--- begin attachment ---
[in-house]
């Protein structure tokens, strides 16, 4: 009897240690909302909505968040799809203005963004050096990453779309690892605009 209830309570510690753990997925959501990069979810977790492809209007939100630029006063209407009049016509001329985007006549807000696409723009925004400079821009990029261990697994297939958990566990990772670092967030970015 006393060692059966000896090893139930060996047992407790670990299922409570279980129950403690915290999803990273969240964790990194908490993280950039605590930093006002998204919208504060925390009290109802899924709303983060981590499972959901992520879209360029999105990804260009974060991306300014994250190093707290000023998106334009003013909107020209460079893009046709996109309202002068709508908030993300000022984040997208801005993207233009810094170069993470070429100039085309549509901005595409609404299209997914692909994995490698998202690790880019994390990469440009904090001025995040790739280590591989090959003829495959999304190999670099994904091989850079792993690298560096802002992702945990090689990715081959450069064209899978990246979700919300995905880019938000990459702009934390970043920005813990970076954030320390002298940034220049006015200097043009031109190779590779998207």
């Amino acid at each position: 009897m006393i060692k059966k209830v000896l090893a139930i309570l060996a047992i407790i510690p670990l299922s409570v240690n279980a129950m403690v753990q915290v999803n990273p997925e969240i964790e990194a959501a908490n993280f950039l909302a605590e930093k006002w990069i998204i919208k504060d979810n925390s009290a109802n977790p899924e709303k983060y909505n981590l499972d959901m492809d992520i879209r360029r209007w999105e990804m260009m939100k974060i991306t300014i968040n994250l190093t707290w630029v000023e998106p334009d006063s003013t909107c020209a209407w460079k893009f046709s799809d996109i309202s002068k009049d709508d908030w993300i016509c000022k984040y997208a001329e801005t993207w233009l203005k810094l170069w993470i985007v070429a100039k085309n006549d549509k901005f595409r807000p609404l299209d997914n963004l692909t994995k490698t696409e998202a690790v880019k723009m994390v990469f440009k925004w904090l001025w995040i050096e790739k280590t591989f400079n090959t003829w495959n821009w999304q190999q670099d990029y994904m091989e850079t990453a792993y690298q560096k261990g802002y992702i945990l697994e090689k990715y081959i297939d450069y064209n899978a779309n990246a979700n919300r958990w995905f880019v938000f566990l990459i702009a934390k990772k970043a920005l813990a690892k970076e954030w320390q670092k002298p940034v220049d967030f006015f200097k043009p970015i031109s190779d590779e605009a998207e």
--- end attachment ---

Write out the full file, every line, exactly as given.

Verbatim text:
[in-house]
């Protein structure tokens, strides 16, 4: 009897240690909302909505968040799809203005963004050096990453779309690892605009 209830309570510690753990997925959501990069979810977790492809209007939100630029006063209407009049016509001329985007006549807000696409723009925004400079821009990029261990697994297939958990566990990772670092967030970015 006393060692059966000896090893139930060996047992407790670990299922409570279980129950403690915290999803990273969240964790990194908490993280950039605590930093006002998204919208504060925390009290109802899924709303983060981590499972959901992520879209360029999105990804260009974060991306300014994250190093707290000023998106334009003013909107020209460079893009046709996109309202002068709508908030993300000022984040997208801005993207233009810094170069993470070429100039085309549509901005595409609404299209997914692909994995490698998202690790880019994390990469440009904090001025995040790739280590591989090959003829495959999304190999670099994904091989850079792993690298560096802002992702945990090689990715081959450069064209899978990246979700919300995905880019938000990459702009934390970043920005813990970076954030320390002298940034220049006015200097043009031109190779590779998207």
């Amino acid at each position: 009897m006393i060692k059966k209830v000896l090893a139930i309570l060996a047992i407790i510690p670990l299922s409570v240690n279980a129950m403690v753990q915290v999803n990273p997925e969240i964790e990194a959501a908490n993280f950039l909302a605590e930093k006002w990069i998204i919208k504060d979810n925390s009290a109802n977790p899924e709303k983060y909505n981590l499972d959901m492809d992520i879209r360029r209007w999105e990804m260009m939100k974060i991306t300014i968040n994250l190093t707290w630029v000023e998106p334009d006063s003013t909107c020209a209407w460079k893009f046709s799809d996109i309202s002068k009049d709508d908030w993300i016509c000022k984040y997208a001329e801005t993207w233009l203005k810094l170069w993470i985007v070429a100039k085309n006549d549509k901005f595409r807000p609404l299209d997914n963004l692909t994995k490698t696409e998202a690790v880019k723009m994390v990469f440009k925004w904090l001025w995040i050096e790739k280590t591989f400079n090959t003829w495959n821009w999304q190999q670099d990029y994904m091989e850079t990453a792993y690298q560096k261990g802002y992702i945990l697994e090689k990715y081959i297939d450069y064209n899978a779309n990246a979700n919300r958990w995905f880019v938000f566990l990459i702009a934390k990772k970043a920005l813990a690892k970076e954030w320390q670092k002298p940034v220049d967030f006015f200097k043009p970015i031109s190779d590779e605009a998207e």